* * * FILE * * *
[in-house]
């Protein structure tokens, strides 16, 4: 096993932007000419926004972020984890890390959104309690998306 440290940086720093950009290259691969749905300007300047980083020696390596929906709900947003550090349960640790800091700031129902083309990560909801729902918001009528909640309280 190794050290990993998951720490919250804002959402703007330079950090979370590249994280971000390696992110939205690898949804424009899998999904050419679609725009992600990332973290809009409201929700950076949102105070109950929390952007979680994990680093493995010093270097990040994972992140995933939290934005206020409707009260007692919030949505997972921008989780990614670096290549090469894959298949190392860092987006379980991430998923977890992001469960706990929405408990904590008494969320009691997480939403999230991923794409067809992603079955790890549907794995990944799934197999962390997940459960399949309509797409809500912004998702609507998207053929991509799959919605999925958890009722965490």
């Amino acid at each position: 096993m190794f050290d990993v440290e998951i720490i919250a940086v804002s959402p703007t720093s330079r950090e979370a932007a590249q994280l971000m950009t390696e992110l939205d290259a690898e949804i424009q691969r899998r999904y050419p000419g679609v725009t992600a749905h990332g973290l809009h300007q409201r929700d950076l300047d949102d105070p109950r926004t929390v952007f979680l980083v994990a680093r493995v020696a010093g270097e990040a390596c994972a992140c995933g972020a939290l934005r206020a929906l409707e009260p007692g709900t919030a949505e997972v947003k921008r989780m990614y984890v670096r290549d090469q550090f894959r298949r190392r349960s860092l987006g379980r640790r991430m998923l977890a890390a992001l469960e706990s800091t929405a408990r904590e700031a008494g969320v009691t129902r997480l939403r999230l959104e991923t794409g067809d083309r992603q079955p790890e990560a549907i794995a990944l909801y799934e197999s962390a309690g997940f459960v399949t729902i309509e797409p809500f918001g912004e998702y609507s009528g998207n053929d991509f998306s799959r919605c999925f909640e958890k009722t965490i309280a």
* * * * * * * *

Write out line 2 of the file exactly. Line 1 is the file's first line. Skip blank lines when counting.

């Protein structure tokens, strides 16, 4: 096993932007000419926004972020984890890390959104309690998306 440290940086720093950009290259691969749905300007300047980083020696390596929906709900947003550090349960640790800091700031129902083309990560909801729902918001009528909640309280 190794050290990993998951720490919250804002959402703007330079950090979370590249994280971000390696992110939205690898949804424009899998999904050419679609725009992600990332973290809009409201929700950076949102105070109950929390952007979680994990680093493995010093270097990040994972992140995933939290934005206020409707009260007692919030949505997972921008989780990614670096290549090469894959298949190392860092987006379980991430998923977890992001469960706990929405408990904590008494969320009691997480939403999230991923794409067809992603079955790890549907794995990944799934197999962390997940459960399949309509797409809500912004998702609507998207053929991509799959919605999925958890009722965490």